Sullivan, Tara The Bitter Side of Sweet, 299 pages. G. P. Putnam’s Sons, 2016. $17.99. Language: G (3 swears, 0 “f”); Mature Content: PG-13; Violence: PG-13.
“Chop, twist, toss, check” is fifteen year old Amadou’s constant mantra as he cuts cacao bean pods from high up in the branches of the trees. He tosses the pods down to his eight year old brother, Seydou, to shove in the burlap bag. It is hard, hot work and Amadou has to gather double the amount of pods to make sure that he and his little brother are not beaten at the end of the day. They are from Mali, not Ivory Coast where the farm is located, and were kidnapped with the promise of a season of work. That was two years ago and the bosses do not pay them, feed them much and lock them in at night. There is no escape; they tried once. One day, a girl, Khadija, is brought to the camp in chains. This “wild child” creates trouble for Amadou and Seydou; will they try to escape again? They do not want to “die invisible” with their families not knowing where they are.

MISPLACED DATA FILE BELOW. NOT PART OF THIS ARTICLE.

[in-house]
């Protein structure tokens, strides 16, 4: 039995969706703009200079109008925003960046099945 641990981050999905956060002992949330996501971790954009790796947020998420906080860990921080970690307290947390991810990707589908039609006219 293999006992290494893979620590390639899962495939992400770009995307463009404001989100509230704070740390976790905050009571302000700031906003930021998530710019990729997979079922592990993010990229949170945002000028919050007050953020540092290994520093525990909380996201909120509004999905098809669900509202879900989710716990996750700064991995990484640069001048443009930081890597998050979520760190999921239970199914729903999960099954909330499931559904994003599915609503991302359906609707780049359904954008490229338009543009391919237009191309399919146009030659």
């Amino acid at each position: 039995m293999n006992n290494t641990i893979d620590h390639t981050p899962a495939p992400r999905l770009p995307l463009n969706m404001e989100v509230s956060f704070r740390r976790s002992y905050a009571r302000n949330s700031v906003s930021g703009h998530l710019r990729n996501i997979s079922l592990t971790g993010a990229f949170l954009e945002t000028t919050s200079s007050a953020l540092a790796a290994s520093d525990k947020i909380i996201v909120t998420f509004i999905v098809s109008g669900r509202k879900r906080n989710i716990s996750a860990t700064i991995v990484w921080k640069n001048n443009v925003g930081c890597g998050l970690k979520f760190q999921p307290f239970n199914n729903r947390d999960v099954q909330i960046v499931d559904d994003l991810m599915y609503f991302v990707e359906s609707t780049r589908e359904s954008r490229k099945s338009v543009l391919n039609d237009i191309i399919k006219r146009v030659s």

This action packed story reflects the real life working conditions on small cacao farms in Ivory Coast, a subject not usually mentioned in YA literature. Children are kidnapped and enslaved to harvest the pods because the small farm owners make so little money. The author’s notes explain the difficulty of making the chocolate candy that the world loves so much. Descriptions of violent beatings are frequent in the story. The characters are believable in their despair, loyalty, and fearlessness (when needed). The theme is similar to Sold. It will would be a good classroom read and discussion.
HS - ADVISABLE. Sarah, Library Teacher